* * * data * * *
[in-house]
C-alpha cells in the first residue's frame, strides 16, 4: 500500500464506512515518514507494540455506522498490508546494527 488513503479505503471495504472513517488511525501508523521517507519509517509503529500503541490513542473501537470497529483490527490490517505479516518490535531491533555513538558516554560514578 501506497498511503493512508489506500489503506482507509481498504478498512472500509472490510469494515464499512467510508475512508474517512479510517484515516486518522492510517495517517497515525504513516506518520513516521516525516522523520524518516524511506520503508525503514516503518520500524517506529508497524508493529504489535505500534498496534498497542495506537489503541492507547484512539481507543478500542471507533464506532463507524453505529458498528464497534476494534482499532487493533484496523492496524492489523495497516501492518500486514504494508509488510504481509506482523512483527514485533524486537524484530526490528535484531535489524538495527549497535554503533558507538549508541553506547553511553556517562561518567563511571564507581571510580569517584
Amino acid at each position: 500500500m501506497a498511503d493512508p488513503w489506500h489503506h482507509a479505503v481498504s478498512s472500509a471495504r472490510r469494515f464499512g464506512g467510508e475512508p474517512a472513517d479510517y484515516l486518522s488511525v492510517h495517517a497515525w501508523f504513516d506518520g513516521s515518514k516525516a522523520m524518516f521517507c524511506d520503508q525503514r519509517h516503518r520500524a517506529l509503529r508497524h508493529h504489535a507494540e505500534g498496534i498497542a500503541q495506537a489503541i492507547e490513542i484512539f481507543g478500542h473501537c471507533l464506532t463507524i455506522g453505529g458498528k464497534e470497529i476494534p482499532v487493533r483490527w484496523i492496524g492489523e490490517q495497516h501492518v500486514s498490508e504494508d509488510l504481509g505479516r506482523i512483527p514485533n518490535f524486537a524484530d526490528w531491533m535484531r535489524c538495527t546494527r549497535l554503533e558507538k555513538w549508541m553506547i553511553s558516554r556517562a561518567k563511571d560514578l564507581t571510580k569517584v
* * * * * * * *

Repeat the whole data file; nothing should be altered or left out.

[in-house]
C-alpha cells in the first residue's frame, strides 16, 4: 500500500464506512515518514507494540455506522498490508546494527 488513503479505503471495504472513517488511525501508523521517507519509517509503529500503541490513542473501537470497529483490527490490517505479516518490535531491533555513538558516554560514578 501506497498511503493512508489506500489503506482507509481498504478498512472500509472490510469494515464499512467510508475512508474517512479510517484515516486518522492510517495517517497515525504513516506518520513516521516525516522523520524518516524511506520503508525503514516503518520500524517506529508497524508493529504489535505500534498496534498497542495506537489503541492507547484512539481507543478500542471507533464506532463507524453505529458498528464497534476494534482499532487493533484496523492496524492489523495497516501492518500486514504494508509488510504481509506482523512483527514485533524486537524484530526490528535484531535489524538495527549497535554503533558507538549508541553506547553511553556517562561518567563511571564507581571510580569517584
Amino acid at each position: 500500500m501506497a498511503d493512508p488513503w489506500h489503506h482507509a479505503v481498504s478498512s472500509a471495504r472490510r469494515f464499512g464506512g467510508e475512508p474517512a472513517d479510517y484515516l486518522s488511525v492510517h495517517a497515525w501508523f504513516d506518520g513516521s515518514k516525516a522523520m524518516f521517507c524511506d520503508q525503514r519509517h516503518r520500524a517506529l509503529r508497524h508493529h504489535a507494540e505500534g498496534i498497542a500503541q495506537a489503541i492507547e490513542i484512539f481507543g478500542h473501537c471507533l464506532t463507524i455506522g453505529g458498528k464497534e470497529i476494534p482499532v487493533r483490527w484496523i492496524g492489523e490490517q495497516h501492518v500486514s498490508e504494508d509488510l504481509g505479516r506482523i512483527p514485533n518490535f524486537a524484530d526490528w531491533m535484531r535489524c538495527t546494527r549497535l554503533e558507538k555513538w549508541m553506547i553511553s558516554r556517562a561518567k563511571d560514578l564507581t571510580k569517584v